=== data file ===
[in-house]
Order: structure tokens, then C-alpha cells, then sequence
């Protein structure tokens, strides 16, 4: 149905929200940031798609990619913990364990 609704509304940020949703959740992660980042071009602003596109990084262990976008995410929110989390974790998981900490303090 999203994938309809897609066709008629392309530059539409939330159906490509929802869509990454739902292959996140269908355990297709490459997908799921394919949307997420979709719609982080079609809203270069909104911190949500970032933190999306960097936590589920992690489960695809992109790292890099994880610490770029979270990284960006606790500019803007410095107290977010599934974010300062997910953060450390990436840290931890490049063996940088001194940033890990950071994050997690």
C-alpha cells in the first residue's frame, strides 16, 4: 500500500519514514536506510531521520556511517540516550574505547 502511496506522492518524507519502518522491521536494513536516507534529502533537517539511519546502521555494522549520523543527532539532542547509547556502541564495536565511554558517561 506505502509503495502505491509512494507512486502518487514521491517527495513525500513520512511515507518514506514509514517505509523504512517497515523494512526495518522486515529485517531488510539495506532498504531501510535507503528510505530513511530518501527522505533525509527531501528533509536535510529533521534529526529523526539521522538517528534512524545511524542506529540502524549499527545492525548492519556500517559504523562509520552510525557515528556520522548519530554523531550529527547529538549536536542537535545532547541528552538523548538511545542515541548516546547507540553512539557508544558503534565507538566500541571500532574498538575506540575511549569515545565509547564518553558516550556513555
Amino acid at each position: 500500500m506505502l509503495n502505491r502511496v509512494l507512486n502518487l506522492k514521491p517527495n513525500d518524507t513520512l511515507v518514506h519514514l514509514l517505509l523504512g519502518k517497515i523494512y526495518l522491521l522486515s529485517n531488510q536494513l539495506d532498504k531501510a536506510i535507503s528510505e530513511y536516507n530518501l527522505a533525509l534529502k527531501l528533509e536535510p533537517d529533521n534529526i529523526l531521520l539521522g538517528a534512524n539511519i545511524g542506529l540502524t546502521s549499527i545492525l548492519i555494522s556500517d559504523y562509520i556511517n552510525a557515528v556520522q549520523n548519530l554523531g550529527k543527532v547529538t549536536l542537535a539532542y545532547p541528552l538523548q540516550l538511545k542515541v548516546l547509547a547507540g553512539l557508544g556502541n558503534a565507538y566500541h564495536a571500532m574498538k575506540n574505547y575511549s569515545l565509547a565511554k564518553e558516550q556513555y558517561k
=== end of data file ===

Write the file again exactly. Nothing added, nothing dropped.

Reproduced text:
[in-house]
Order: structure tokens, then C-alpha cells, then sequence
């Protein structure tokens, strides 16, 4: 149905929200940031798609990619913990364990 609704509304940020949703959740992660980042071009602003596109990084262990976008995410929110989390974790998981900490303090 999203994938309809897609066709008629392309530059539409939330159906490509929802869509990454739902292959996140269908355990297709490459997908799921394919949307997420979709719609982080079609809203270069909104911190949500970032933190999306960097936590589920992690489960695809992109790292890099994880610490770029979270990284960006606790500019803007410095107290977010599934974010300062997910953060450390990436840290931890490049063996940088001194940033890990950071994050997690």
C-alpha cells in the first residue's frame, strides 16, 4: 500500500519514514536506510531521520556511517540516550574505547 502511496506522492518524507519502518522491521536494513536516507534529502533537517539511519546502521555494522549520523543527532539532542547509547556502541564495536565511554558517561 506505502509503495502505491509512494507512486502518487514521491517527495513525500513520512511515507518514506514509514517505509523504512517497515523494512526495518522486515529485517531488510539495506532498504531501510535507503528510505530513511530518501527522505533525509527531501528533509536535510529533521534529526529523526539521522538517528534512524545511524542506529540502524549499527545492525548492519556500517559504523562509520552510525557515528556520522548519530554523531550529527547529538549536536542537535545532547541528552538523548538511545542515541548516546547507540553512539557508544558503534565507538566500541571500532574498538575506540575511549569515545565509547564518553558516550556513555
Amino acid at each position: 500500500m506505502l509503495n502505491r502511496v509512494l507512486n502518487l506522492k514521491p517527495n513525500d518524507t513520512l511515507v518514506h519514514l514509514l517505509l523504512g519502518k517497515i523494512y526495518l522491521l522486515s529485517n531488510q536494513l539495506d532498504k531501510a536506510i535507503s528510505e530513511y536516507n530518501l527522505a533525509l534529502k527531501l528533509e536535510p533537517d529533521n534529526i529523526l531521520l539521522g538517528a534512524n539511519i545511524g542506529l540502524t546502521s549499527i545492525l548492519i555494522s556500517d559504523y562509520i556511517n552510525a557515528v556520522q549520523n548519530l554523531g550529527k543527532v547529538t549536536l542537535a539532542y545532547p541528552l538523548q540516550l538511545k542515541v548516546l547509547a547507540g553512539l557508544g556502541n558503534a565507538y566500541h564495536a571500532m574498538k575506540n574505547y575511549s569515545l565509547a565511554k564518553e558516550q556513555y558517561k